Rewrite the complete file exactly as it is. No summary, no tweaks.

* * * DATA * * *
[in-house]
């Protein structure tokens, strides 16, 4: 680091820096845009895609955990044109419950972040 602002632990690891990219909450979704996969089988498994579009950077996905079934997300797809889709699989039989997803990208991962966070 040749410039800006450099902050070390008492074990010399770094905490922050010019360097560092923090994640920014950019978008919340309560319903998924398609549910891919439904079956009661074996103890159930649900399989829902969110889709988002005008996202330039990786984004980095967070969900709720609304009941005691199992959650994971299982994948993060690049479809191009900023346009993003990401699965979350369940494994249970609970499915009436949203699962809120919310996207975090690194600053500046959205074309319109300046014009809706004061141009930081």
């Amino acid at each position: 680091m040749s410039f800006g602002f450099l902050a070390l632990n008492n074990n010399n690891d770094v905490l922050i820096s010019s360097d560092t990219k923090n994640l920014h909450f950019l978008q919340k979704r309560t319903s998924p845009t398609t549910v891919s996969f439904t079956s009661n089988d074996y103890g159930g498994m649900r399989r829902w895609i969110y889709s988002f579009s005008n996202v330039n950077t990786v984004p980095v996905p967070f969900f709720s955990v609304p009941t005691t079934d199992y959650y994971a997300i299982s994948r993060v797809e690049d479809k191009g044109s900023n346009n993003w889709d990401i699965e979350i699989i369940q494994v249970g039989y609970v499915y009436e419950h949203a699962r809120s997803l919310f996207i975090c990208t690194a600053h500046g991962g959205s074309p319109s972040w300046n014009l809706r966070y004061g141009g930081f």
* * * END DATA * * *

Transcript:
[in-house]
């Protein structure tokens, strides 16, 4: 680091820096845009895609955990044109419950972040 602002632990690891990219909450979704996969089988498994579009950077996905079934997300797809889709699989039989997803990208991962966070 040749410039800006450099902050070390008492074990010399770094905490922050010019360097560092923090994640920014950019978008919340309560319903998924398609549910891919439904079956009661074996103890159930649900399989829902969110889709988002005008996202330039990786984004980095967070969900709720609304009941005691199992959650994971299982994948993060690049479809191009900023346009993003990401699965979350369940494994249970609970499915009436949203699962809120919310996207975090690194600053500046959205074309319109300046014009809706004061141009930081």
């Amino acid at each position: 680091m040749s410039f800006g602002f450099l902050a070390l632990n008492n074990n010399n690891d770094v905490l922050i820096s010019s360097d560092t990219k923090n994640l920014h909450f950019l978008q919340k979704r309560t319903s998924p845009t398609t549910v891919s996969f439904t079956s009661n089988d074996y103890g159930g498994m649900r399989r829902w895609i969110y889709s988002f579009s005008n996202v330039n950077t990786v984004p980095v996905p967070f969900f709720s955990v609304p009941t005691t079934d199992y959650y994971a997300i299982s994948r993060v797809e690049d479809k191009g044109s900023n346009n993003w889709d990401i699965e979350i699989i369940q494994v249970g039989y609970v499915y009436e419950h949203a699962r809120s997803l919310f996207i975090c990208t690194a600053h500046g991962g959205s074309p319109s972040w300046n014009l809706r966070y004061g141009g930081f």